Archaeology

Category archives for Archaeology

From 2014 on, Swedish metal detectorists have had to report all finds datable to before 1850 to the authorities. I have recently shown in a note in Fornvännen that this rule came about by mistake, and that it has broken the County Archaeologist system. It takes hours for a county heritage administrator to process one…

Announcing My New Essay Collection

In December of last year I finished a collection of short humorous archaeological essays. It’s my sixth book, my first one in Swedish, my first one aimed at the lay reader. Since then I’ve been waiting for established Swedish publishing houses to pronounce judgement on it. Five of them have now turned it down, none…

Fornvännen’s Winter Issue On-Line

Fornvännen 2015:4 is now on-line on Open Access. Therese Ekholm compares radiocarbon dates on bone versus charcoal from ostensibly closed contexts on Stone Age sites in northern Sweden. Tony Björk & Ylva Wickberg on continued investigations of the Degeberga linear monument in Scania. Indrek Jets & Marika Mägi on a Viking Period sacrificial site at Viidumäe…

Help Ben Study Medieval Scabbard Chapes

Here’s a guest entry by my correspondent Ben Bishop who’s doing a project on Medieval scabbard mounts using data from the Portable Antiquites Scheme (PAS). —– I am researching medieval English scabbard chapes formed of folded copper alloy. They date from the period c. AD 1050–1300. The overwhelming majority are fragmentary when found and recognisable…

All Unconserved Finds Must Die Die Die?

Several colleagues have told me this bizarre rumour that I hope is unfounded. Contract archaeologists at two sites on Öland and in Småland have found more Medieval coins than their conservation budget can cover. So they have to prioritise which coins to conserve. So far so good, and congrats on the lovely finds. But. According to this…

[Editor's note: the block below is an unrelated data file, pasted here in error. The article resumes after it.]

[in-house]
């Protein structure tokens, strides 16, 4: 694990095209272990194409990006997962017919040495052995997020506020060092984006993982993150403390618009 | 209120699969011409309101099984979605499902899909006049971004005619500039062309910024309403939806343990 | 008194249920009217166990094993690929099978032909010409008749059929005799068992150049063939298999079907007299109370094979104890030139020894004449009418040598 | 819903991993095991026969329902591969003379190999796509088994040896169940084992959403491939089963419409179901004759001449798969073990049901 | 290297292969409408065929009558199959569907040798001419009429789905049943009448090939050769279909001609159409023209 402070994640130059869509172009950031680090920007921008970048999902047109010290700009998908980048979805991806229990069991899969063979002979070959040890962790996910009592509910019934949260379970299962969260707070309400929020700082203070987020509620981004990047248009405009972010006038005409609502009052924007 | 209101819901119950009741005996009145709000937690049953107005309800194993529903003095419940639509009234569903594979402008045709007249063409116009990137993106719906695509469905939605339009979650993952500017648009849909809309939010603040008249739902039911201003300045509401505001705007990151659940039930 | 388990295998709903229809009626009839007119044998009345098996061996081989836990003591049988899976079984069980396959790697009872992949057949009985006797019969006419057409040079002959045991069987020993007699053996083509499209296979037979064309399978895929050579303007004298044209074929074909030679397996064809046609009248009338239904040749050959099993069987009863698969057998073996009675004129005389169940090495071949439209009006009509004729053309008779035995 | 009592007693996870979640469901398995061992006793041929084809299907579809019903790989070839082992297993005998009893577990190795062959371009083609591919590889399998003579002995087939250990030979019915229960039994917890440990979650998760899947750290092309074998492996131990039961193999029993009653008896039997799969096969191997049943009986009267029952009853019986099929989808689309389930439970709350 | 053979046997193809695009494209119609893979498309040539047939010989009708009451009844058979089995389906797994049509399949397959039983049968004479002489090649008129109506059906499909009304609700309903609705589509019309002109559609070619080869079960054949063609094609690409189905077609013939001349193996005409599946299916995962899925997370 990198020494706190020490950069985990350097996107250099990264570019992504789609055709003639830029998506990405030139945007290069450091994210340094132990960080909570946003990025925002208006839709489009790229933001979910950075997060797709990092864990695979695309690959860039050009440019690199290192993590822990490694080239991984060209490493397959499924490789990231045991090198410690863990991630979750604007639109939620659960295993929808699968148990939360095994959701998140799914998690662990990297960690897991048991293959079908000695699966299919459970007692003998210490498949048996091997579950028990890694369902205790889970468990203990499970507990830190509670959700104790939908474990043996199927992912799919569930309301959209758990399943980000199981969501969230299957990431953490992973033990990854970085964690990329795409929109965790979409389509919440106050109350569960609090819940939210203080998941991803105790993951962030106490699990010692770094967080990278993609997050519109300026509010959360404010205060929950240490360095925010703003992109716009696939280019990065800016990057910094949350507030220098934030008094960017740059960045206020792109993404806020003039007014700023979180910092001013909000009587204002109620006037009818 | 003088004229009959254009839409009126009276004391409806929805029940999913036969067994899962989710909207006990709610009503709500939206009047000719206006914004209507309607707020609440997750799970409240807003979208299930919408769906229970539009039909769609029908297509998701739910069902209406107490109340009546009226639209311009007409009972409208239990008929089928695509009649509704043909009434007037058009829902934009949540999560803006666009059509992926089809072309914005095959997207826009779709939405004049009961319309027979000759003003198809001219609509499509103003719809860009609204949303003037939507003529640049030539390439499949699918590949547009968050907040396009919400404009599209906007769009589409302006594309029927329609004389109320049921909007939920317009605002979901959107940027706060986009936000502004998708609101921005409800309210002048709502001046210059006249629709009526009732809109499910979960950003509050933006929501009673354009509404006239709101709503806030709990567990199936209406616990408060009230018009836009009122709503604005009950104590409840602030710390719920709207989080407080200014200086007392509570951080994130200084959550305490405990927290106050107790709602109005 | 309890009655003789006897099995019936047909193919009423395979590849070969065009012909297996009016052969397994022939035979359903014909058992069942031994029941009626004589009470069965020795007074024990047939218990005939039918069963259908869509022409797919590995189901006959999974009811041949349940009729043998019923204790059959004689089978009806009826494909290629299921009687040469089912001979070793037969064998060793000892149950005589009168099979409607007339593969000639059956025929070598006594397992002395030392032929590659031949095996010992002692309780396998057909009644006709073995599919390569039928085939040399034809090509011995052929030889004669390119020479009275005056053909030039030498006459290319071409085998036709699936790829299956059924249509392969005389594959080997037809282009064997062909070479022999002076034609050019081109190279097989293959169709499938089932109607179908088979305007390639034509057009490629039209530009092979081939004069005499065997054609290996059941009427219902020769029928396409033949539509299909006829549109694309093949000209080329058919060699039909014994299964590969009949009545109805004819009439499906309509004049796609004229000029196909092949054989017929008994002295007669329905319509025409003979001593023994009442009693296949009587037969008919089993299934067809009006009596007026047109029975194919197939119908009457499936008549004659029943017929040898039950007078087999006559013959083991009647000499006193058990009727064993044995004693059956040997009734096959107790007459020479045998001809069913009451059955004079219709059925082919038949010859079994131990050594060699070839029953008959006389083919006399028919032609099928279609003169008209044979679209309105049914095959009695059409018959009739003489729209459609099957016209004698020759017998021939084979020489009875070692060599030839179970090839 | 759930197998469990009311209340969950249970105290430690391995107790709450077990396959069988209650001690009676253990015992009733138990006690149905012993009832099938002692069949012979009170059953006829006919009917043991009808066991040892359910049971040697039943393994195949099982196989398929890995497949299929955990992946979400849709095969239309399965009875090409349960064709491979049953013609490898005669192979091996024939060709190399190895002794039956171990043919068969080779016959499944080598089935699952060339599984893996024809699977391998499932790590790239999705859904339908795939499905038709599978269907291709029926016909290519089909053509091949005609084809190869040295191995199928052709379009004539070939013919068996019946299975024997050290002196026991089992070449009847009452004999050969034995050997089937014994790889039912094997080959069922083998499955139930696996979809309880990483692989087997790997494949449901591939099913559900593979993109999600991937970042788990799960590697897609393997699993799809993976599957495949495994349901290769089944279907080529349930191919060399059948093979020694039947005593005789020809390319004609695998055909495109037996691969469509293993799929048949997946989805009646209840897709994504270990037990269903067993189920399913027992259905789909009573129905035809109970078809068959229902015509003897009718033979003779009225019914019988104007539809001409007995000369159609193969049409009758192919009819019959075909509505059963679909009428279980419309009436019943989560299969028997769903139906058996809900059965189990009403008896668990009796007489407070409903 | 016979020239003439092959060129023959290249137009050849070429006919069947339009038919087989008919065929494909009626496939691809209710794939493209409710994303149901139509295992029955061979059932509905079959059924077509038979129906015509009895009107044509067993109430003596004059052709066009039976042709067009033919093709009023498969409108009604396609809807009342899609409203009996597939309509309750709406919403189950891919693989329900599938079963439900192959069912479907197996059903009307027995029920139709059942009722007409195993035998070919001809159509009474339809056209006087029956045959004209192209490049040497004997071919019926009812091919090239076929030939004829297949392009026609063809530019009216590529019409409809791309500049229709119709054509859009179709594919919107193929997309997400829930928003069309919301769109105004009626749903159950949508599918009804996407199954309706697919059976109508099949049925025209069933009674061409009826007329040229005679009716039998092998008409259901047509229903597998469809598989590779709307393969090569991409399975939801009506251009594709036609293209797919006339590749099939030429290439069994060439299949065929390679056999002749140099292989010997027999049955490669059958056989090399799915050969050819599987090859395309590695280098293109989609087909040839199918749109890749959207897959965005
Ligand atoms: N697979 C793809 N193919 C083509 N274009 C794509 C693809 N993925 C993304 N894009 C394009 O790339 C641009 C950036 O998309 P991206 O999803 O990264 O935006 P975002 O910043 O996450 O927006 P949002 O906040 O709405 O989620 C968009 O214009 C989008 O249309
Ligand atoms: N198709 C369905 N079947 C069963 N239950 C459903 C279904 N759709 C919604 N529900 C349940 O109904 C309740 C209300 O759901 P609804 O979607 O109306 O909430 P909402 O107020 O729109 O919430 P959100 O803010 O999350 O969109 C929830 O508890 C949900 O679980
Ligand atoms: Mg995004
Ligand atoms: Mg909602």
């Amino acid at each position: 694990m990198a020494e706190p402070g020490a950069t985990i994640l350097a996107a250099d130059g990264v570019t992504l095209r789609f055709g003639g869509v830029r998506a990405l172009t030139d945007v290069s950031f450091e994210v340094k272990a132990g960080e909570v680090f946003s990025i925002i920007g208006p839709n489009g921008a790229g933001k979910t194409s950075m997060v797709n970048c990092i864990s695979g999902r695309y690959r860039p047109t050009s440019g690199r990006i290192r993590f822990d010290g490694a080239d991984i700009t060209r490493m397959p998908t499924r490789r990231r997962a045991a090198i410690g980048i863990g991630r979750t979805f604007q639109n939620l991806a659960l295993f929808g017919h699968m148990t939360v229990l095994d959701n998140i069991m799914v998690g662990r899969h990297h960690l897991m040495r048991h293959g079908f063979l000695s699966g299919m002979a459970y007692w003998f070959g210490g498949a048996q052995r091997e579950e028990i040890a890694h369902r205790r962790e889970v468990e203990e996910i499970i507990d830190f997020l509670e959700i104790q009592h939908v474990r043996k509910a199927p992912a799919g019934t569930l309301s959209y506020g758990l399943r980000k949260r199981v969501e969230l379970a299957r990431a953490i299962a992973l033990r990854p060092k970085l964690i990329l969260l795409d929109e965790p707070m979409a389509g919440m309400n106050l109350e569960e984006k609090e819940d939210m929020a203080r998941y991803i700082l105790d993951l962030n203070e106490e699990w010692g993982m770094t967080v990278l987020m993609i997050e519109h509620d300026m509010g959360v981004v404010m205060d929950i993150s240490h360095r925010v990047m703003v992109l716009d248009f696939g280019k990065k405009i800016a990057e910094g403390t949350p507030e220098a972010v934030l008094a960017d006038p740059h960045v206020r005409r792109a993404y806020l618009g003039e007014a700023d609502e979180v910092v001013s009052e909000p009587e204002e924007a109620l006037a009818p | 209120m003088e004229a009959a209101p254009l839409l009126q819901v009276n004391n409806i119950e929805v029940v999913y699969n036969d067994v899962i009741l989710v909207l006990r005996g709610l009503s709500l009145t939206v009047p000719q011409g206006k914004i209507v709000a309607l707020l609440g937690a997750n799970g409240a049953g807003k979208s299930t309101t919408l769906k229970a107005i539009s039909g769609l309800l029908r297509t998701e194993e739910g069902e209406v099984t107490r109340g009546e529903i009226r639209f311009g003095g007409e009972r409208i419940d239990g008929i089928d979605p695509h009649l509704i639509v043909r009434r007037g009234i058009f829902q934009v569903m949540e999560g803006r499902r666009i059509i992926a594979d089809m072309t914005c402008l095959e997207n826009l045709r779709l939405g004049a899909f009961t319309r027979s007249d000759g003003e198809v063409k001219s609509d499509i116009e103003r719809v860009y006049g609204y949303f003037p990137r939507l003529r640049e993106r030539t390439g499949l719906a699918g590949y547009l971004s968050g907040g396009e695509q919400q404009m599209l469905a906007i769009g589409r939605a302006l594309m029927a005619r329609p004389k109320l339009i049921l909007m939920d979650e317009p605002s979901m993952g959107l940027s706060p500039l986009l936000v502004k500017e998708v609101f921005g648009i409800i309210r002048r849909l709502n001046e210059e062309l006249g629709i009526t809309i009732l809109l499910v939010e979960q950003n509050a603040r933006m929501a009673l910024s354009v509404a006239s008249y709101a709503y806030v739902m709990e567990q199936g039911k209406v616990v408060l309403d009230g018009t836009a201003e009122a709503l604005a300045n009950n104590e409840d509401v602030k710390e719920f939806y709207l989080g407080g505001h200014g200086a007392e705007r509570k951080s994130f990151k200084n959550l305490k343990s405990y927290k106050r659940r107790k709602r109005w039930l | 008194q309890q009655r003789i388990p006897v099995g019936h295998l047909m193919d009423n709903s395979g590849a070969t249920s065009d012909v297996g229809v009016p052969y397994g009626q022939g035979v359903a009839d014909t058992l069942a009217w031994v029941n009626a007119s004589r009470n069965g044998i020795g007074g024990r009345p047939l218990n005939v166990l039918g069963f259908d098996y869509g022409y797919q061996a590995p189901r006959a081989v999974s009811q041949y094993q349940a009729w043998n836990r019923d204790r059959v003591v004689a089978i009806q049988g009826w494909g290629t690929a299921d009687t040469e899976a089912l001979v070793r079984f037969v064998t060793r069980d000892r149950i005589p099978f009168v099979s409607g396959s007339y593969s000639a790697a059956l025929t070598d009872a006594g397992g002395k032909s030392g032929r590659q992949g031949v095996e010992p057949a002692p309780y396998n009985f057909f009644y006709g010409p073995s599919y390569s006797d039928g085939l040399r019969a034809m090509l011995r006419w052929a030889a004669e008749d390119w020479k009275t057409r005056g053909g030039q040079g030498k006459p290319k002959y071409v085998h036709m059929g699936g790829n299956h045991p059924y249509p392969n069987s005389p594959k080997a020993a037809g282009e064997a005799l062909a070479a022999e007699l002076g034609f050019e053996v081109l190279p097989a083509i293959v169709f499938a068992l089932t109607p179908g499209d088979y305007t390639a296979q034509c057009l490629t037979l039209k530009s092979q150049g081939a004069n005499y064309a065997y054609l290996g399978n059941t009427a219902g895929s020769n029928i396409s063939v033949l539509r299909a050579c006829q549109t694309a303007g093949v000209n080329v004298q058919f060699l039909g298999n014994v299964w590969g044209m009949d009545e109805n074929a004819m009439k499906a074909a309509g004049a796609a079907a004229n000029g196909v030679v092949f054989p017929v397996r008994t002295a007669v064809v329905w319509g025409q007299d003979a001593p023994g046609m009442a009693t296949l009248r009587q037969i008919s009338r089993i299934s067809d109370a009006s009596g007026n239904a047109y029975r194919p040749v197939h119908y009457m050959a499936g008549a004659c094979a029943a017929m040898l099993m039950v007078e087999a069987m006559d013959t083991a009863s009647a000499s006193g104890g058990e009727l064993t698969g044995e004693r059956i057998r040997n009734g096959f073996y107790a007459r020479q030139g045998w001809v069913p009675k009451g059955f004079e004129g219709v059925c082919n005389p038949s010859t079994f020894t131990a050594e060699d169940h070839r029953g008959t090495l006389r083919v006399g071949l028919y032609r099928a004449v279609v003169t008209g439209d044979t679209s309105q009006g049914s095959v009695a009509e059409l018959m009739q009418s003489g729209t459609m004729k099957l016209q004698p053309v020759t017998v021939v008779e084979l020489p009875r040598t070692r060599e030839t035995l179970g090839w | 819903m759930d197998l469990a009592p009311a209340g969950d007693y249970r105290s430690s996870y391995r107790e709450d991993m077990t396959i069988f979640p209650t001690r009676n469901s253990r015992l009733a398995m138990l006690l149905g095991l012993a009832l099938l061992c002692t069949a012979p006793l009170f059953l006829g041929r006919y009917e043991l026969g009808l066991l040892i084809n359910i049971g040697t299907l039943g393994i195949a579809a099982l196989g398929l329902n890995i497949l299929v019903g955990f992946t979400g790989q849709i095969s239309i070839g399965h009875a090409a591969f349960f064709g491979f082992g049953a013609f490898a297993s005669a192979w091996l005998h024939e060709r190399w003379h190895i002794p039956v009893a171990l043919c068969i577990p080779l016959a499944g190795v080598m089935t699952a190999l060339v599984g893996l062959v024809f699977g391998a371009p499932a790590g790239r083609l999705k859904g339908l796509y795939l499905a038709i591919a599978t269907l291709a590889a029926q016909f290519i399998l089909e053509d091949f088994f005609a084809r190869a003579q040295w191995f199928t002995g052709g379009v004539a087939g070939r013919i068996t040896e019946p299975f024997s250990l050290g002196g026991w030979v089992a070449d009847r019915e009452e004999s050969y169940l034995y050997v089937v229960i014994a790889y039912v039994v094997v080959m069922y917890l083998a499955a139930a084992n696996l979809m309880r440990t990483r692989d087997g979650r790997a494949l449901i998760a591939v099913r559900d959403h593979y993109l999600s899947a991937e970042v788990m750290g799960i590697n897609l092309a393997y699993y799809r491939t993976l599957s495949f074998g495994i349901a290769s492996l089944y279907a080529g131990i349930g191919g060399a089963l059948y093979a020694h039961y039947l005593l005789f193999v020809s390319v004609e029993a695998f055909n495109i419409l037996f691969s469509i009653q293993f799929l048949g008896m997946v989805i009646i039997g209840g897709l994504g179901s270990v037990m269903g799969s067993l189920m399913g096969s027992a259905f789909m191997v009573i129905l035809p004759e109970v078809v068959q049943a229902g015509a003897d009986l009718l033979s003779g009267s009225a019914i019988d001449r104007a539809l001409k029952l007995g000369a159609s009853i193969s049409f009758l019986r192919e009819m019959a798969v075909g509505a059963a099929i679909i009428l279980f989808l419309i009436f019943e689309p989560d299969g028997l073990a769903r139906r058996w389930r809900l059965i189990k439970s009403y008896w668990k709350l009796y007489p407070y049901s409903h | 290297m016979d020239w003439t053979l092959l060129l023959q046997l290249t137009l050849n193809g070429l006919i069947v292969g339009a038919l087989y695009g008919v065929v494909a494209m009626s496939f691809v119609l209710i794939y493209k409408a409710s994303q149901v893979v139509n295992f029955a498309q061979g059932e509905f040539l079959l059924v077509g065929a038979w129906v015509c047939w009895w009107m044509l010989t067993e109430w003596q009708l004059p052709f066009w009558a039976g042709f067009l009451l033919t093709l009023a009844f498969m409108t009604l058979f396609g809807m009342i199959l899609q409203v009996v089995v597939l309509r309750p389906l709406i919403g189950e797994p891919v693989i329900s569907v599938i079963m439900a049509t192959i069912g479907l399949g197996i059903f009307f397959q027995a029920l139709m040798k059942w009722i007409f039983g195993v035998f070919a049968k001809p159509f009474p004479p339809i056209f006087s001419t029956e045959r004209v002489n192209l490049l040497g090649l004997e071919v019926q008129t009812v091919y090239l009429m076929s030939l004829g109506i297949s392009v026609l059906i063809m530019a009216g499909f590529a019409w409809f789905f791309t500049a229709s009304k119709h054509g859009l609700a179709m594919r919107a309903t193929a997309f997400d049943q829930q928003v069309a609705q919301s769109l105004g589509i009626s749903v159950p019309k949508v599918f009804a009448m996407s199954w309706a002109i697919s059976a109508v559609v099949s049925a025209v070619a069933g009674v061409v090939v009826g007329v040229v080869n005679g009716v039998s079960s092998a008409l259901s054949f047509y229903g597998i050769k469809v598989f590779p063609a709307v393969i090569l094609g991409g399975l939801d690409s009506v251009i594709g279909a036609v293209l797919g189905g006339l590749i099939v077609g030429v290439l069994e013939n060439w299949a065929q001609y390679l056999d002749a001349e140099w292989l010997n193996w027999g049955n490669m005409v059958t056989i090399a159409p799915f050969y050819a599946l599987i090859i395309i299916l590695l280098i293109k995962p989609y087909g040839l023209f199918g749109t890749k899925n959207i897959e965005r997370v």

Detectorist John Kvanli is the chairman of Rygene detektorklubb and one of Norway’s most prominent proponents of collaboration between amateurs and professionals in field archaeology. Of course he has a tattoo! It’s an Urnes brooch from c. AD 1100, in the final exquisite Christian style of Scandinavian animal art. John tells me he has found…

Our second week at Skällvik Castle proved a continued small-finds bonanza, and we also documented some pretty interesting stratigraphy. More of everything in Building IV. In addition to more coins of Magnus Eriksson, dice and stoneware drinking vessels, we also found a lot of points for crossbow bolts. It’s starting to look like the castle…

The famous royal castle of Stegeborg sits on its island like a cork in the bottleneck of the Slätbaken inlet (see map here). This waterway leads straight to Söderköping, a major Medieval town, and to the mouth of River Storån which would allow an invader to penetrate far into Östergötland Province’s plains belt. The area’s…

We spent Thursday afternoon backfilling. As I write this, only trench G remains open, and the guys there expect to finish soon. Here’s some highlights of what we’ve learned during our second week at Birgittas udde. Trench A in the outer moat demonstrated that the moat had a wide flat bottom, was not very deep…

Ulvåsa in Ekebyborna is a manor near Motala with two known major Medieval elite settlement sites. Excavations in 2002 proved that the unfortified Gamlegården site was established before AD 1100. The fortified Birgittas udde site has seen no archaeological fieldwork since 1924, when the main building’s cellar was emptied and restored. Its date is only…